One of the reasons Clarence Thomas gives for the studious silence he maintains during Supreme Court hearings is that his fellow justices have shown an increasing tendency to talk too much during oral arguments, thus preventing advocates from presenting their arguments coherently. Yesterday’s Supreme Court hearing in Sebelius v. Hobby Lobby Stores and Conestoga Wood Specialties v. Sebelius suggest that Thomas is right.
Paul D. Clement, who appeared on behalf of the two companies challenging the Obamacare contraception mandate, was repeatedly interrupted and badgered by justices Sotomayor, Kagan, and Ginsburg. The transcript from yesterday’s hearing shows that Clement was permitted to talk less than 30 seconds before he was interrupted by Justice Sotomayor with a belligerent question that had nothing to do with any of the 49 words he had thus far uttered:
MR. CLEMENT: Mr. Chief Justice, and may it please the Court: When a Federal Government agency compelled employers to provide something as religiously sensitive as contraception, it knew that free exercise in RFRA claims would soon follow. In particular, the agency itself provided exemptions and accommodations for the religious exercise of a subset …
JUSTICE SOTOMAYOR: Is your claim limited to sensitive materials like contraceptives or does it include items like blood transfusion, vaccines? For some religions, products made of pork? Is any claim under your theory that has a religious basis, could an employer preclude the use of those items as well?
Sotomayor knows perfectly well that the two companies whose case Clement was attempting to explain to the Court has nothing to do with blood transfusion, vaccines, or pork. So, Clement soldiered on for about a minute, trying to explain that the government would have a more “compelling interest” with regard to vaccinations than it does in the case of abortifacients like the morning after pill. At this point, he was again interrupted, this time by Justice Kagan:
JUSTICE KAGAN: So really, every medical treatment. And Justice Sotomayor is quite right that there are quite a number of medical treatments that different religious groups object to. So one religious group could opt out of this and another religious group could opt out of that and everything would be piecemeal and nothing would be uniform.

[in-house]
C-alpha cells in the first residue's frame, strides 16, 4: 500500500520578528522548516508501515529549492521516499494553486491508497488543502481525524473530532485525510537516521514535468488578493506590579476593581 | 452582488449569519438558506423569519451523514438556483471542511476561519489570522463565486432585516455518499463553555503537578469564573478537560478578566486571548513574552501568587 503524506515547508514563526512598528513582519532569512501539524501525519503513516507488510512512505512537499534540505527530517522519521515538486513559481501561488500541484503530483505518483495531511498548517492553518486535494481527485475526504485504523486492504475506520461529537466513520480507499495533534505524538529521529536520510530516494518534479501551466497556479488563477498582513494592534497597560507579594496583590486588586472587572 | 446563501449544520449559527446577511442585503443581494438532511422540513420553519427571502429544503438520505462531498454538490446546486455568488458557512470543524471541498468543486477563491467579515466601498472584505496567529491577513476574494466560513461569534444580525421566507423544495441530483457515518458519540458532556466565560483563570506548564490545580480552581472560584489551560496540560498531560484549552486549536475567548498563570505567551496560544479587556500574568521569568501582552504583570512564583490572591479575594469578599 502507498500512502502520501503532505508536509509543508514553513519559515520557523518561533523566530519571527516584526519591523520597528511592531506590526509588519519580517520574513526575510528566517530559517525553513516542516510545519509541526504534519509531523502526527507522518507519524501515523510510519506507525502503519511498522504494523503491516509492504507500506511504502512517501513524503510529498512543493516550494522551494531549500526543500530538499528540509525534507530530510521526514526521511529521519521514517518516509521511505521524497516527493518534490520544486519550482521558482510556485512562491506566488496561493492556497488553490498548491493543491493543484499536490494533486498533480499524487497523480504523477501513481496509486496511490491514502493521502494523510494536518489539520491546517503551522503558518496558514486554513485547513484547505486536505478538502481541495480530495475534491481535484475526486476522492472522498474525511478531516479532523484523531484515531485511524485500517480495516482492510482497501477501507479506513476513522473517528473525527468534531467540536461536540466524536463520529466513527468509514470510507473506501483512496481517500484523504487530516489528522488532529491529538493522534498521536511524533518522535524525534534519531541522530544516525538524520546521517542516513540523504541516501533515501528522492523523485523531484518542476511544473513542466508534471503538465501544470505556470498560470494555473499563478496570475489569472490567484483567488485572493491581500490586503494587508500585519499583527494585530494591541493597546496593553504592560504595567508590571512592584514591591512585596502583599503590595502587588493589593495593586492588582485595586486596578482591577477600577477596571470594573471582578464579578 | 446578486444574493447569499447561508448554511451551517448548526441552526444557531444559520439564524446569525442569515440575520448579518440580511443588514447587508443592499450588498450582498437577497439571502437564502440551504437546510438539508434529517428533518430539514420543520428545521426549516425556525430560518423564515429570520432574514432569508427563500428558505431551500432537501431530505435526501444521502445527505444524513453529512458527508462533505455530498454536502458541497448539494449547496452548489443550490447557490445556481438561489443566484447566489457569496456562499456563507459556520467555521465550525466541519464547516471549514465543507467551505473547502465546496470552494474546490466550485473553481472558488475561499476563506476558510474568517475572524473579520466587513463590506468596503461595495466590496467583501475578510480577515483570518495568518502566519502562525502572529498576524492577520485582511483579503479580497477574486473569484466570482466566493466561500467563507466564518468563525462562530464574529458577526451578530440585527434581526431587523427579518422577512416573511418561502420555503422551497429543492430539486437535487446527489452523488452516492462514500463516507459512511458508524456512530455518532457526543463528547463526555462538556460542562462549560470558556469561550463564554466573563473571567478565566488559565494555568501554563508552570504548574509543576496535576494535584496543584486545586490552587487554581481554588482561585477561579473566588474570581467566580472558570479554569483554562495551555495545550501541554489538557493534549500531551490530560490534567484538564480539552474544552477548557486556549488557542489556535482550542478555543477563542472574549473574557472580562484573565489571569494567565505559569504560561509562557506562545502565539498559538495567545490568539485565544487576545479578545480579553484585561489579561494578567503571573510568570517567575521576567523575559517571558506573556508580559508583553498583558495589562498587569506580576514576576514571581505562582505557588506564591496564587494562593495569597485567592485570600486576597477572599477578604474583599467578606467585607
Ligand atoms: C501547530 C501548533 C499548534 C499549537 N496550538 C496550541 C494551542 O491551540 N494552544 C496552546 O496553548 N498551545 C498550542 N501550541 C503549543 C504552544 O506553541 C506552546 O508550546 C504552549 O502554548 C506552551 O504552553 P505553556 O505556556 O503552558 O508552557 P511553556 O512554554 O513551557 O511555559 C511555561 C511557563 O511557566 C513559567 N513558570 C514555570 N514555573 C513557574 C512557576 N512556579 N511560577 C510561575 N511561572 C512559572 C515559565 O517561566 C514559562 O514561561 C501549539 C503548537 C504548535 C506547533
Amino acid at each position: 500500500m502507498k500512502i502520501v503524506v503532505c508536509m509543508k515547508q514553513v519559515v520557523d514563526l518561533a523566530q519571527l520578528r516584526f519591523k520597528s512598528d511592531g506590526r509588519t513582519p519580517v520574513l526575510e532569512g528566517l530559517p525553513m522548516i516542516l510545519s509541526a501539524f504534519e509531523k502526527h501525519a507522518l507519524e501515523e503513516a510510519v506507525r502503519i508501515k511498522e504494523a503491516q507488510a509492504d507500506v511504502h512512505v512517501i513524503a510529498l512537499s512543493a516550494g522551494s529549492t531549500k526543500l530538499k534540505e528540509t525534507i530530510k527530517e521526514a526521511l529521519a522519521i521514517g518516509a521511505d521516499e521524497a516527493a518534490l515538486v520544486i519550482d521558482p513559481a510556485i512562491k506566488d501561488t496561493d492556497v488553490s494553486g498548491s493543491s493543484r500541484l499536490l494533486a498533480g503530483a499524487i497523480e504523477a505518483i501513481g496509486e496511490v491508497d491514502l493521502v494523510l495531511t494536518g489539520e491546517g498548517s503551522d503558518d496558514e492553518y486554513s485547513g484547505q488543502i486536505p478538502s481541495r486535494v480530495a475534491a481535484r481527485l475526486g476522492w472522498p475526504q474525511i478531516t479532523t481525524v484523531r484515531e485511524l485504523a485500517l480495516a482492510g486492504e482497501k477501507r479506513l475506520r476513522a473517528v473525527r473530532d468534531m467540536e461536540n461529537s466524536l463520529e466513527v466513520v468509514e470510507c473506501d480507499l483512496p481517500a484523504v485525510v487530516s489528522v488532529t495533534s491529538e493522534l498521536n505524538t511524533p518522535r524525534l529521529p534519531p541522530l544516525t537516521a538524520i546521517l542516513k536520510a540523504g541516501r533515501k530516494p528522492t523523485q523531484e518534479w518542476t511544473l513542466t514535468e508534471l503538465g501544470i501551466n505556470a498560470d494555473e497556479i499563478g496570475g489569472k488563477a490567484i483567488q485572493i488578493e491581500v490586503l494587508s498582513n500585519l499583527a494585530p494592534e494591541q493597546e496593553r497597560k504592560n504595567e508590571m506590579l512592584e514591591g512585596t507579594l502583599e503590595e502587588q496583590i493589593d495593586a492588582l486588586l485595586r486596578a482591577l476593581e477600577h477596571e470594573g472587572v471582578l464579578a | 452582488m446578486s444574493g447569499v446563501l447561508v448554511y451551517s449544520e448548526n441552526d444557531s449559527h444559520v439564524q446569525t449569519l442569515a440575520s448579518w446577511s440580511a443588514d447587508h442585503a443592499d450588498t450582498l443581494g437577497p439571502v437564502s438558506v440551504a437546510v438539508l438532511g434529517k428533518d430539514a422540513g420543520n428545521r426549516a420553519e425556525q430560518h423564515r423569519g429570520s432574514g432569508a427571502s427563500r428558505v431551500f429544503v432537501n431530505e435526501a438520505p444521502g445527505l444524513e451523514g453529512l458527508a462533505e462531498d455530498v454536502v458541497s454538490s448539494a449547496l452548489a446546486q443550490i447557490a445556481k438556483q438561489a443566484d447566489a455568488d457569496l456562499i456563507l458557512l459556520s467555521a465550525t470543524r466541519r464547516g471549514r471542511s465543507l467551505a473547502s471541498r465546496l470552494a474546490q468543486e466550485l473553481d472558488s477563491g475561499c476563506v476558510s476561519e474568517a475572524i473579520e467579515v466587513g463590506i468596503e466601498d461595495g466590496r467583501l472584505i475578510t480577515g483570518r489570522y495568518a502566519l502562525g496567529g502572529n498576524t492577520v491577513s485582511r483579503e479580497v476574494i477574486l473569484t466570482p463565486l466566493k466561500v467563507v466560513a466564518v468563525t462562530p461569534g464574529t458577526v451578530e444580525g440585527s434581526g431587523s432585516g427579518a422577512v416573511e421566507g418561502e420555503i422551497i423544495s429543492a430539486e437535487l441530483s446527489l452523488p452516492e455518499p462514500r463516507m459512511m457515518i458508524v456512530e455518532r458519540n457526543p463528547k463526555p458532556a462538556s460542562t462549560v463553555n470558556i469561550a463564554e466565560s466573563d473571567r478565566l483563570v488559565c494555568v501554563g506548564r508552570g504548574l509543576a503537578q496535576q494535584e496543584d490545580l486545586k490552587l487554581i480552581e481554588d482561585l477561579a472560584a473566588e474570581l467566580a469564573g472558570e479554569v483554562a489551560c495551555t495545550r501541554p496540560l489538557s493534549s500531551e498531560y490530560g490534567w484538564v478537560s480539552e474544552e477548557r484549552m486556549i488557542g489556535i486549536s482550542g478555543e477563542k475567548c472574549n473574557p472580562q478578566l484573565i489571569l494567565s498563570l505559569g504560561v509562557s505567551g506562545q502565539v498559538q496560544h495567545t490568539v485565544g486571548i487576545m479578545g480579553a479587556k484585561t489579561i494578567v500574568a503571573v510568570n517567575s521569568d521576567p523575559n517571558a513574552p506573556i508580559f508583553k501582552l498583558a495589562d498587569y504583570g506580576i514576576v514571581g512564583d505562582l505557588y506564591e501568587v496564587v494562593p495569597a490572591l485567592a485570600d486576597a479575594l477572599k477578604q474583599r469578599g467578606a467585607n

Clement tried again to explain the difference between this implausible hypothetical and the actual case under discussion. However, after another 30 seconds or so, he was interrupted by Justice Ginsburg with a non sequitur concerning the Religious Freedom Restoration Act (RFRA). At this point, Justice Kennedy attempted to get the hearing back on track with the following statement to Clement: “You were beginning by giving us a framework for your argument…” Clement tried to take advantage of this opportunity, but he didn’t get very far before he was again interrupted by Kagan.
And so it went for the rest of time allotted to Hobby Lobby and Conestoga to make their case. Ironically, despite the transparent partisanship of Sotomayor, Kagan, and Ginsburg, it was clear that a majority of the justices were at least sympathetic to the claims of the two companies. As Reuters reports, “The U.S. Supreme Court signaled on Tuesday it may allow corporations to mount religious objections to government action, possibly paving the way for companies to avoid covering employees’ birth control as required under Obamacare.”
This conclusion was largely due to a suggestion, by Chief Justice Roberts, that it would be possible to rule in favor of Hobby Lobby and Conestoga based on their status as closely held private corporations, while leaving the question of how to deal with corporations whose shares are publicly traded in the unlikely event that such an entity claimed to have religious objections to some federal mandate. Such a ruling he said, would “avoid all the problems” outlined by the Solicitor General if the justices rule against the Obama administration in the cases argued yesterday.
Adding to the impression that the “conservative” justices may rule in favor of the two companies were several other comments they made to the Solicitor General during his portion of the oral arguments. Justice Alito was obviously quite unsympathetic to General Verrilli’s claim that neither Hobby Lobby nor Conestoga has a right to bring suit based on RFRA, and Justice Kennedy put some very difficult questions to Verrilli.
Kennedy was particularly interested in the rationale behind exempting some entities from the contraception mandate while declining to exempt others: “You have exempted a whole class of corporations and you’ve done so under your view not because of RFRA.… Now, what kind of constitutional structure do we have if the Congress can give an agency the power to grant or not grant a religious exemption based on what the agency determined?” Justice Scalia also indicated that he was uncomfortable with selective exemptions.
Nonetheless, it isn’t at all obvious how Scalia or even the liberal justices will vote. As was made all too clear in June of 2012, the questions they ask during the oral argument phase of a Supreme Court case is no guide to how they will finally rule. Kennedy is again being discussed as the “swing vote.” In the case of the individual mandate, however, it was Roberts that saved Obamacare’s bacon. So, once again, we find ourselves swinging in the wind until June, when the justices hand down their decision from on high.